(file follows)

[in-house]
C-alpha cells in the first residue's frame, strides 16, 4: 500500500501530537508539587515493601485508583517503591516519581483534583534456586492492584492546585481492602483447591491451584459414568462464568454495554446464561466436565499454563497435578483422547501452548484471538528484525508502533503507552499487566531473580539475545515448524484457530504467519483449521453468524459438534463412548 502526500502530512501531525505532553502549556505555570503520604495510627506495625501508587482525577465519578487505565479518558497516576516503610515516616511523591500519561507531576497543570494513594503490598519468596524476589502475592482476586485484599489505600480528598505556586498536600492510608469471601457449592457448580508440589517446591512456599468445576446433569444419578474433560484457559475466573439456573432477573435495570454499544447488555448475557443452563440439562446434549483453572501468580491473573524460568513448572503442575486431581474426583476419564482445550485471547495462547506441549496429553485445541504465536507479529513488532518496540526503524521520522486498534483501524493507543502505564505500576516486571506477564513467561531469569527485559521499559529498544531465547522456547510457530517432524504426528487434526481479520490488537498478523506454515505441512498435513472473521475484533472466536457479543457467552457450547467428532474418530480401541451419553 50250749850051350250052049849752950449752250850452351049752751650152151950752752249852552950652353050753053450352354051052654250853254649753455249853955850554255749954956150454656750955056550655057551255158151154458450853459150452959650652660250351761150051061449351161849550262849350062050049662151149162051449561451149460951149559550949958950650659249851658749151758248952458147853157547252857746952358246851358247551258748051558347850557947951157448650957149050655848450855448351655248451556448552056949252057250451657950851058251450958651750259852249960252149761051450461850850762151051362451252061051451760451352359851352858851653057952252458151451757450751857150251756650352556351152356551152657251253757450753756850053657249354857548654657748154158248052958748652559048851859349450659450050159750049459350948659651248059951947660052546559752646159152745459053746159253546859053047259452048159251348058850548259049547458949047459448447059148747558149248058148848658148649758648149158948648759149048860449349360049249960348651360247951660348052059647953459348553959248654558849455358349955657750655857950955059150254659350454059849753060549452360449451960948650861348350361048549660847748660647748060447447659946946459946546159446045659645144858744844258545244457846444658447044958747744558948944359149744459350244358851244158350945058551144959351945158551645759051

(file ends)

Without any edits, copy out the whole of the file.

[in-house]
C-alpha cells in the first residue's frame, strides 16, 4: 500500500501530537508539587515493601485508583517503591516519581483534583534456586492492584492546585481492602483447591491451584459414568462464568454495554446464561466436565499454563497435578483422547501452548484471538528484525508502533503507552499487566531473580539475545515448524484457530504467519483449521453468524459438534463412548 502526500502530512501531525505532553502549556505555570503520604495510627506495625501508587482525577465519578487505565479518558497516576516503610515516616511523591500519561507531576497543570494513594503490598519468596524476589502475592482476586485484599489505600480528598505556586498536600492510608469471601457449592457448580508440589517446591512456599468445576446433569444419578474433560484457559475466573439456573432477573435495570454499544447488555448475557443452563440439562446434549483453572501468580491473573524460568513448572503442575486431581474426583476419564482445550485471547495462547506441549496429553485445541504465536507479529513488532518496540526503524521520522486498534483501524493507543502505564505500576516486571506477564513467561531469569527485559521499559529498544531465547522456547510457530517432524504426528487434526481479520490488537498478523506454515505441512498435513472473521475484533472466536457479543457467552457450547467428532474418530480401541451419553 50250749850051350250052049849752950449752250850452351049752751650152151950752752249852552950652353050753053450352354051052654250853254649753455249853955850554255749954956150454656750955056550655057551255158151154458450853459150452959650652660250351761150051061449351161849550262849350062050049662151149162051449561451149460951149559550949958950650659249851658749151758248952458147853157547252857746952358246851358247551258748051558347850557947951157448650957149050655848450855448351655248451556448552056949252057250451657950851058251450958651750259852249960252149761051450461850850762151051362451252061051451760451352359851352858851653057952252458151451757450751857150251756650352556351152356551152657251253757450753756850053657249354857548654657748154158248052958748652559048851859349450659450050159750049459350948659651248059951947660052546559752646159152745459053746159253546859053047259452048159251348058850548259049547458949047459448447059148747558149248058148848658148649758648149158948648759149048860449349360049249960348651360247951660348052059647953459348553959248654558849455358349955657750655857950955059150254659350454059849753060549452360449451960948650861348350361048549660847748660647748060447447659946946459946546159446045659645144858744844258545244457846444658447044958747744558948944359149744459350244358851244158350945058551144959351945158551645759051